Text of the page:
LOS ANGELES, Jan. 25, 2016 /PRNewswire/ —
Southern California Gas Company Update
SoCalGas Enters Final Phase in Stopping the Leak
Southern California Gas Company (SoCalGas) announces that operations have entered the fifth and final phase in efforts to stop the leak at its Aliso Canyon Natural Gas Storage Facility. Although the completion date is anticipated to be by late February, or possibly sooner, the drilling operations can still encounter delays.
“Our team of experts has been working 24 hours a day, 7 days a week since we started the relief well operations, and we’re very pleased with the progress we’ve made so far,” said Jimmie Cho, SVP of Gas Operations and System Integrity. “Our top priority remains the safety of those working on the site and the residents of the community. We have developed various contingency plans in case we encounter unexpected developments in the relief well drilling process that could slow our current progress. Our current schedule to control and stop the leak in February is consistent with the plan we have submitted to DOGGR [the State regulating agency, Division of Oil, Gas and Geothermal Resources].”
The relief well reached a measured depth of about 8,400 feet and is approximately 200 feet away from where it is intended to intercept the target well. Although close in terms of distance, the objective of this phase is to close that distance while precisely aligning the relief well with the target well so the drill bit is in the best position to drill through and create the entry point for the pumping attempts. This final phase requires precision and accuracy which takes time.
Once the drill bit reaches the target well, the crew will transition from drilling operations to pumping heavy fluids and drilling mud into the target well to stop the flow of gas.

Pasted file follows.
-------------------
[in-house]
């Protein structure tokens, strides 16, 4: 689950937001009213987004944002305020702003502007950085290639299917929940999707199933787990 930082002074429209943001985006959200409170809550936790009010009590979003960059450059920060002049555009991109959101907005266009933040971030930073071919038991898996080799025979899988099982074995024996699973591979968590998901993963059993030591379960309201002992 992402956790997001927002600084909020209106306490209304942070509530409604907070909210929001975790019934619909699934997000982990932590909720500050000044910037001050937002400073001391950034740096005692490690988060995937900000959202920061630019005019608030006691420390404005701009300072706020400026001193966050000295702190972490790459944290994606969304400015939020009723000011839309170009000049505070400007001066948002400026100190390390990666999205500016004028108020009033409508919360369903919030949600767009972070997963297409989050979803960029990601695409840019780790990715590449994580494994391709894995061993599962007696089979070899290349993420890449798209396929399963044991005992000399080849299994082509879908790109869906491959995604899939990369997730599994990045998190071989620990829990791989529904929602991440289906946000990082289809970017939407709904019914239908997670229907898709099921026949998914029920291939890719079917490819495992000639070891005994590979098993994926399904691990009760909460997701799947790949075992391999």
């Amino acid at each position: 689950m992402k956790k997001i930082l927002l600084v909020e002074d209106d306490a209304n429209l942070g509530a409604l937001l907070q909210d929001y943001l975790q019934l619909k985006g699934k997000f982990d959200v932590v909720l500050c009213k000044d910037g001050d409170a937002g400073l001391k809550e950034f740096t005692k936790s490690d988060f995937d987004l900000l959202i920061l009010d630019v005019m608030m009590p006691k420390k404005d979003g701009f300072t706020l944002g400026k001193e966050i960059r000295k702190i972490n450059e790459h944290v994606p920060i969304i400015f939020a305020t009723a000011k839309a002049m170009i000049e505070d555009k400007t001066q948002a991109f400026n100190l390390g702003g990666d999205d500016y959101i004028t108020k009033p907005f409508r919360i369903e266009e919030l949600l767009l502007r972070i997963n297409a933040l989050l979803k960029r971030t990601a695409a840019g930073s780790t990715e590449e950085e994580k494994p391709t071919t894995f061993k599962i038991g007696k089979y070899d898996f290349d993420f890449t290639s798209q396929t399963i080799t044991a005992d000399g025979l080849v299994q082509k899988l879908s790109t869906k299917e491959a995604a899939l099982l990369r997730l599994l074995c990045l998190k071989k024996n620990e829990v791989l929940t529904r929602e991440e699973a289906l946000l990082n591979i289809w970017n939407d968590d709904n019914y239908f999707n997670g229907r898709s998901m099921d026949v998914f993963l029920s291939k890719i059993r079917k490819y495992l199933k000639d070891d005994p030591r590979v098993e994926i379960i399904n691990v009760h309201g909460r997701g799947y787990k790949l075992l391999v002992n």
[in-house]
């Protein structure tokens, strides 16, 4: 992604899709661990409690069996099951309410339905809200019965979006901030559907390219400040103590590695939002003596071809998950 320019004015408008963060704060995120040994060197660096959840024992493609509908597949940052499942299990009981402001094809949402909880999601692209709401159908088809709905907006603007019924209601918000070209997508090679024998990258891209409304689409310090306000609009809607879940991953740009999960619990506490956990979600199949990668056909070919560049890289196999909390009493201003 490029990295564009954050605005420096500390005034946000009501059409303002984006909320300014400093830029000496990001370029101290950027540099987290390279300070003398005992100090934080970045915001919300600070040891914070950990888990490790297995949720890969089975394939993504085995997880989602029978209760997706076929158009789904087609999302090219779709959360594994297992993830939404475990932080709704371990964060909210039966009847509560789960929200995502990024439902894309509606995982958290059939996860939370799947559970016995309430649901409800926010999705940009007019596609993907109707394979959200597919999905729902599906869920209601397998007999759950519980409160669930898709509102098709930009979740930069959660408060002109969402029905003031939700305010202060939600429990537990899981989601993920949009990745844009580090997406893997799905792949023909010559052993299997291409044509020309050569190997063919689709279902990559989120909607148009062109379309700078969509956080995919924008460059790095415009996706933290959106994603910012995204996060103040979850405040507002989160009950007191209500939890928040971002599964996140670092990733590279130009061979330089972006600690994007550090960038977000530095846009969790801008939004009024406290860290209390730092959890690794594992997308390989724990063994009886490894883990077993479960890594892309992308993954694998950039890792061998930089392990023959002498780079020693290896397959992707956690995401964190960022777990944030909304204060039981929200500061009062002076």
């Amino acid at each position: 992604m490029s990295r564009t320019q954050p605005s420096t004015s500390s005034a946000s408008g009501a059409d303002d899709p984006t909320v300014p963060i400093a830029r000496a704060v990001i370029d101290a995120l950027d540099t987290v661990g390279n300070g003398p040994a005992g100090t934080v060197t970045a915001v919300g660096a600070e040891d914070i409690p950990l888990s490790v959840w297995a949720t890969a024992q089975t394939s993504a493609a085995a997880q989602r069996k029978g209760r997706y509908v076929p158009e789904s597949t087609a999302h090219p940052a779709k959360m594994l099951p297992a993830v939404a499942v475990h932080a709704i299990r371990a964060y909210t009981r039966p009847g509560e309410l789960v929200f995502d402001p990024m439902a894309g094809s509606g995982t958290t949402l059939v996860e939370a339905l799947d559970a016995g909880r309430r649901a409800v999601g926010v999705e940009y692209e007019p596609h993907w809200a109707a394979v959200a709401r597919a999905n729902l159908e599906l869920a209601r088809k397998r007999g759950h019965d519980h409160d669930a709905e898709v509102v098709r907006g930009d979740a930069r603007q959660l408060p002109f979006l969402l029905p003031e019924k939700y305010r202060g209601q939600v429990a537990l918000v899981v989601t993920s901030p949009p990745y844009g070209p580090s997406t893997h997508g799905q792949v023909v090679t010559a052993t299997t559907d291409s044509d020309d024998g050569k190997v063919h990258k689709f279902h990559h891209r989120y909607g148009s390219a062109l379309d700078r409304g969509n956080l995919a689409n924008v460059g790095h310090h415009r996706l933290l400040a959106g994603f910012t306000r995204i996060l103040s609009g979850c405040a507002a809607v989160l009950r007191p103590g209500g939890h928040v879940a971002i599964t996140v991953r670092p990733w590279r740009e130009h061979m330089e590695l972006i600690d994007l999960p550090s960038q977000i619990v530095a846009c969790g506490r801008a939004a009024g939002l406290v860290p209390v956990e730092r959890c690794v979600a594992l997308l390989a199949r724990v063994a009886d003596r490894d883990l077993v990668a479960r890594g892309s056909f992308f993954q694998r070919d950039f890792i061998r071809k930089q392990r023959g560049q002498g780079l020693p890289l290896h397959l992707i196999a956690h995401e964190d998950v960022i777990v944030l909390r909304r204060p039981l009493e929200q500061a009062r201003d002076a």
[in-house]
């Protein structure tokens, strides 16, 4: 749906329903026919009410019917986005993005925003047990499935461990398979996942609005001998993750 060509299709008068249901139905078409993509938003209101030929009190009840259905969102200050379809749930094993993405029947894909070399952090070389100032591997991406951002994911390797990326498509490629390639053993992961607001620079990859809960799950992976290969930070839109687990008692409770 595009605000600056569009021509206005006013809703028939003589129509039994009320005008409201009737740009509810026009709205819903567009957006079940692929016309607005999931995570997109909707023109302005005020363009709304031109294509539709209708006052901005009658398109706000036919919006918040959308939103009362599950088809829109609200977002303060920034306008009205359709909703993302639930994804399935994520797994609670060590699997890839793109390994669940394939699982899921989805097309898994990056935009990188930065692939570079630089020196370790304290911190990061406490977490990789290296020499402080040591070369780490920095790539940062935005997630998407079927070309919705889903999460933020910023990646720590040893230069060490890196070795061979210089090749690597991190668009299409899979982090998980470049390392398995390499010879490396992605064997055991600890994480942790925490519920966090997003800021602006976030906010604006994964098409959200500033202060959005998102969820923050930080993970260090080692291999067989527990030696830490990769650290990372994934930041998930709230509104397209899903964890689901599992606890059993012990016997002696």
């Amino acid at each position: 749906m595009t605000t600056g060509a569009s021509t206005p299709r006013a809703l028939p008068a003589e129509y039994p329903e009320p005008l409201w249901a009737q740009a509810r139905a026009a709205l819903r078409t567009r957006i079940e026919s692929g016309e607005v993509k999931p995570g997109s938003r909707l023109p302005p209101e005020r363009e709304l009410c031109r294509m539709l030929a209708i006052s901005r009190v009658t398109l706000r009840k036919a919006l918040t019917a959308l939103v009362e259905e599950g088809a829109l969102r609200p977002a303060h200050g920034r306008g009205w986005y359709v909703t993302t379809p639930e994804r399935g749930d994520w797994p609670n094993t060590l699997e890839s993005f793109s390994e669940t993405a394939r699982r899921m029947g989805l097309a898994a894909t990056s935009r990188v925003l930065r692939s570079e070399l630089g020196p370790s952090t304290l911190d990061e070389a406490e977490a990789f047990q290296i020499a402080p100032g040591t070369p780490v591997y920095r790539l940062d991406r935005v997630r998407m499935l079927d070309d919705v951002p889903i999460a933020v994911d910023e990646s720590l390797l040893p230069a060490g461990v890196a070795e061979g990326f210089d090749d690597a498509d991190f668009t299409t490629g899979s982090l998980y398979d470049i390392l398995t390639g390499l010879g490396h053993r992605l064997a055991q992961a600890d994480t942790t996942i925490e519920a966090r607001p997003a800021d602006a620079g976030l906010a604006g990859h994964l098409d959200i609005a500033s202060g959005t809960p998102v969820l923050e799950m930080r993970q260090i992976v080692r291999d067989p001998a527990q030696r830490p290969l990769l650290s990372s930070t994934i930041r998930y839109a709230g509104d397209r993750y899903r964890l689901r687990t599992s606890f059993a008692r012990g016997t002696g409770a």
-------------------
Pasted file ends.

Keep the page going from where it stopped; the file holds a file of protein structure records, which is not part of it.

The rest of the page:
Once the flow of gas has been stopped, the crew will pump in enough cement to displace the fluids and mud and leave an initial seal of cement that will effectively cut off the target well from the reservoir, thus stopping the leak at its source. SoCalGas will work with the DOGGR to confirm the well is sealed.
Once the well has been sealed, gas will no longer be entering the well from the reservoir, and any remaining odors associated with the leak are expected to quickly dissipate, allowing residents to return to their homes.
At that point SoCalGas will begin efforts to conduct a root-cause analysis in an effort to identify the reason for the leak. SoCalGas will work with regulatory agencies to ensure compliance with all regulations.
For information on the Phases of the Relief Well Operations, and a video, visit:
Los Angeles County Department of Public Health
Public Health Works to Review Sampling Data and Monitor Health Effects
At this time, air sampling data continue to indicate that residents in nearby areas are not at increased risk for long-term health effects associated with exposure to the chemicals being released.
The smell from the leak may cause recurrent, short-term symptoms for persons who live near the Aliso Canyon site. Some individuals may be more sensitive than others, and the symptoms will generally go away once the odor exposure has stopped. Symptoms may include eye, nose and throat irritation, coughing and nasal congestion, shortness of breath, nausea, stomach discomfort, dizziness, or headaches. Public Health encourages residents with symptoms to consider taking advantage of the voluntary relocation assistance.
Public Health continues to monitor potential health effects and is implementing an Expanded Air Monitoring Plan. This will increase the length of time of air samples from 10 minutes to 12-24 hours, and will also test for more chemicals. Public Health reviews and analyzes the air sampling data to determine whether results indicate an increased risk for harmful health effects. Results from the expanded air monitoring will be posted on Public Health’s website, along with interpretations of these results.
As this incident continues to evolve, the Expanded Air Monitoring Plan allows for adjustments to sampling frequency and locations in response to changing environmental conditions and requests from the community and other agencies. A more complete picture of potential health risks in the affected community will be available with the expanded air monitoring data.
For more information, visit: http://www.publichealth.lacounty.gov/media/gasleak/